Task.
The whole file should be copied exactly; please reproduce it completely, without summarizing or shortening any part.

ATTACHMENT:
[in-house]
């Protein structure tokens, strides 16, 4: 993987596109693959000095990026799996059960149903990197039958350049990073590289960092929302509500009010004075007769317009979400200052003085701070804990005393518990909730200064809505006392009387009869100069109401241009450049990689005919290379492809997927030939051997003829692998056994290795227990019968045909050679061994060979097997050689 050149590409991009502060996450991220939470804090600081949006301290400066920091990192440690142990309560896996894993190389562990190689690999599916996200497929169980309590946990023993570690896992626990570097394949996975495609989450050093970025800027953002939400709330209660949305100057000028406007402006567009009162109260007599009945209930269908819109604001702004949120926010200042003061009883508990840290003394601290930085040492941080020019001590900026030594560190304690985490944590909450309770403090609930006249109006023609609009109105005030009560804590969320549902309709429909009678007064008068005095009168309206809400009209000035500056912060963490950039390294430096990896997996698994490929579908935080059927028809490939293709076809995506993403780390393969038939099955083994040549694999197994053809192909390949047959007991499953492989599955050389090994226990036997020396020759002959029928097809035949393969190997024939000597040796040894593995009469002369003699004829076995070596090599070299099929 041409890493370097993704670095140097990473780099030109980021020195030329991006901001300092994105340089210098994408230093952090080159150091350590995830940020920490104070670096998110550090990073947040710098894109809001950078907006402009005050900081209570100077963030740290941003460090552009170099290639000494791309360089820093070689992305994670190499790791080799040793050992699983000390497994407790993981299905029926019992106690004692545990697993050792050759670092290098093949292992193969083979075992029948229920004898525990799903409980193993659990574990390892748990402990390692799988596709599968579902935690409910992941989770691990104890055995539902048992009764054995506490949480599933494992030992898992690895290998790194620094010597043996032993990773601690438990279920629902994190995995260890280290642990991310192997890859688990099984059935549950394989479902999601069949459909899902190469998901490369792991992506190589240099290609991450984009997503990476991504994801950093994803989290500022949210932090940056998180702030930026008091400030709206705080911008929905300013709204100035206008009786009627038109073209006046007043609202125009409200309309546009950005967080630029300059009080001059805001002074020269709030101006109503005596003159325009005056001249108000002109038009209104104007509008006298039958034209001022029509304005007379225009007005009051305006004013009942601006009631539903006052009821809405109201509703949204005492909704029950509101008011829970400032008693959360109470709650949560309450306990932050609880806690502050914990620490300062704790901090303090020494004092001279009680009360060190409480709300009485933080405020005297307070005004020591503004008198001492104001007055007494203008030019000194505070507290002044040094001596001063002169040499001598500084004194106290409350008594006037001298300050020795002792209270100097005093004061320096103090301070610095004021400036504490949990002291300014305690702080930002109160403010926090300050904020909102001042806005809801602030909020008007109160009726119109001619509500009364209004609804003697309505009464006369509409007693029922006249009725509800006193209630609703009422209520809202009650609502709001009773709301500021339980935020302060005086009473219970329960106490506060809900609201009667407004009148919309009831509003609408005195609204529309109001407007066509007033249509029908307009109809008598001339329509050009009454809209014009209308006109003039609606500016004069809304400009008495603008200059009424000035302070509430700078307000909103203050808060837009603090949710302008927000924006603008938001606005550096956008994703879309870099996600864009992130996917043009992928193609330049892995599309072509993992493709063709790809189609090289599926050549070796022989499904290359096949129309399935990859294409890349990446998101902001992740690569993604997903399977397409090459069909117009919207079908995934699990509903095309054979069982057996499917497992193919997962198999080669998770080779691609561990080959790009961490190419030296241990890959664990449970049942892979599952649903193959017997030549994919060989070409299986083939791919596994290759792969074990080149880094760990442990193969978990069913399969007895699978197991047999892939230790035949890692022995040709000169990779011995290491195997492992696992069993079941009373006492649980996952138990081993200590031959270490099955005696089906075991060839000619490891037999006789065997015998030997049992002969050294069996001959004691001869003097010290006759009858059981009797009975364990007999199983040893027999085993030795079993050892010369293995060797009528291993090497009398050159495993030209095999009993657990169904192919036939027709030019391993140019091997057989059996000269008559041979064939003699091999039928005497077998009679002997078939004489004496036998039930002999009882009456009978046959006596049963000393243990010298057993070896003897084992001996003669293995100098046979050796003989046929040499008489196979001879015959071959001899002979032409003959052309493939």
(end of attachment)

[in-house]
């Protein structure tokens, strides 16, 4: 993987596109693959000095990026799996059960149903990197039958350049990073590289960092929302509500009010004075007769317009979400200052003085701070804990005393518990909730200064809505006392009387009869100069109401241009450049990689005919290379492809997927030939051997003829692998056994290795227990019968045909050679061994060979097997050689 050149590409991009502060996450991220939470804090600081949006301290400066920091990192440690142990309560896996894993190389562990190689690999599916996200497929169980309590946990023993570690896992626990570097394949996975495609989450050093970025800027953002939400709330209660949305100057000028406007402006567009009162109260007599009945209930269908819109604001702004949120926010200042003061009883508990840290003394601290930085040492941080020019001590900026030594560190304690985490944590909450309770403090609930006249109006023609609009109105005030009560804590969320549902309709429909009678007064008068005095009168309206809400009209000035500056912060963490950039390294430096990896997996698994490929579908935080059927028809490939293709076809995506993403780390393969038939099955083994040549694999197994053809192909390949047959007991499953492989599955050389090994226990036997020396020759002959029928097809035949393969190997024939000597040796040894593995009469002369003699004829076995070596090599070299099929 041409890493370097993704670095140097990473780099030109980021020195030329991006901001300092994105340089210098994408230093952090080159150091350590995830940020920490104070670096998110550090990073947040710098894109809001950078907006402009005050900081209570100077963030740290941003460090552009170099290639000494791309360089820093070689992305994670190499790791080799040793050992699983000390497994407790993981299905029926019992106690004692545990697993050792050759670092290098093949292992193969083979075992029948229920004898525990799903409980193993659990574990390892748990402990390692799988596709599968579902935690409910992941989770691990104890055995539902048992009764054995506490949480599933494992030992898992690895290998790194620094010597043996032993990773601690438990279920629902994190995995260890280290642990991310192997890859688990099984059935549950394989479902999601069949459909899902190469998901490369792991992506190589240099290609991450984009997503990476991504994801950093994803989290500022949210932090940056998180702030930026008091400030709206705080911008929905300013709204100035206008009786009627038109073209006046007043609202125009409200309309546009950005967080630029300059009080001059805001002074020269709030101006109503005596003159325009005056001249108000002109038009209104104007509008006298039958034209001022029509304005007379225009007005009051305006004013009942601006009631539903006052009821809405109201509703949204005492909704029950509101008011829970400032008693959360109470709650949560309450306990932050609880806690502050914990620490300062704790901090303090020494004092001279009680009360060190409480709300009485933080405020005297307070005004020591503004008198001492104001007055007494203008030019000194505070507290002044040094001596001063002169040499001598500084004194106290409350008594006037001298300050020795002792209270100097005093004061320096103090301070610095004021400036504490949990002291300014305690702080930002109160403010926090300050904020909102001042806005809801602030909020008007109160009726119109001619509500009364209004609804003697309505009464006369509409007693029922006249009725509800006193209630609703009422209520809202009650609502709001009773709301500021339980935020302060005086009473219970329960106490506060809900609201009667407004009148919309009831509003609408005195609204529309109001407007066509007033249509029908307009109809008598001339329509050009009454809209014009209308006109003039609606500016004069809304400009008495603008200059009424000035302070509430700078307000909103203050808060837009603090949710302008927000924006603008938001606005550096956008994703879309870099996600864009992130996917043009992928193609330049892995599309072509993992493709063709790809189609090289599926050549070796022989499904290359096949129309399935990859294409890349990446998101902001992740690569993604997903399977397409090459069909117009919207079908995934699990509903095309054979069982057996499917497992193919997962198999080669998770080779691609561990080959790009961490190419030296241990890959664990449970049942892979599952649903193959017997030549994919060989070409299986083939791919596994290759792969074990080149880094760990442990193969978990069913399969007895699978197991047999892939230790035949890692022995040709000169990779011995290491195997492992696992069993079941009373006492649980996952138990081993200590031959270490099955005696089906075991060839000619490891037999006789065997015998030997049992002969050294069996001959004691001869003097010290006759009858059981009797009975364990007999199983040893027999085993030795079993050892010369293995060797009528291993090497009398050159495993030209095999009993657990169904192919036939027709030019391993140019091997057989059996000269008559041979064939003699091999039928005497077998009679002997078939004489004496036998039930002999009882009456009978046959006596049963000393243990010298057993070896003897084992001996003669293995100098046979050796003989046929040499008489196979001879015959071959001899002979032409003959052309493939």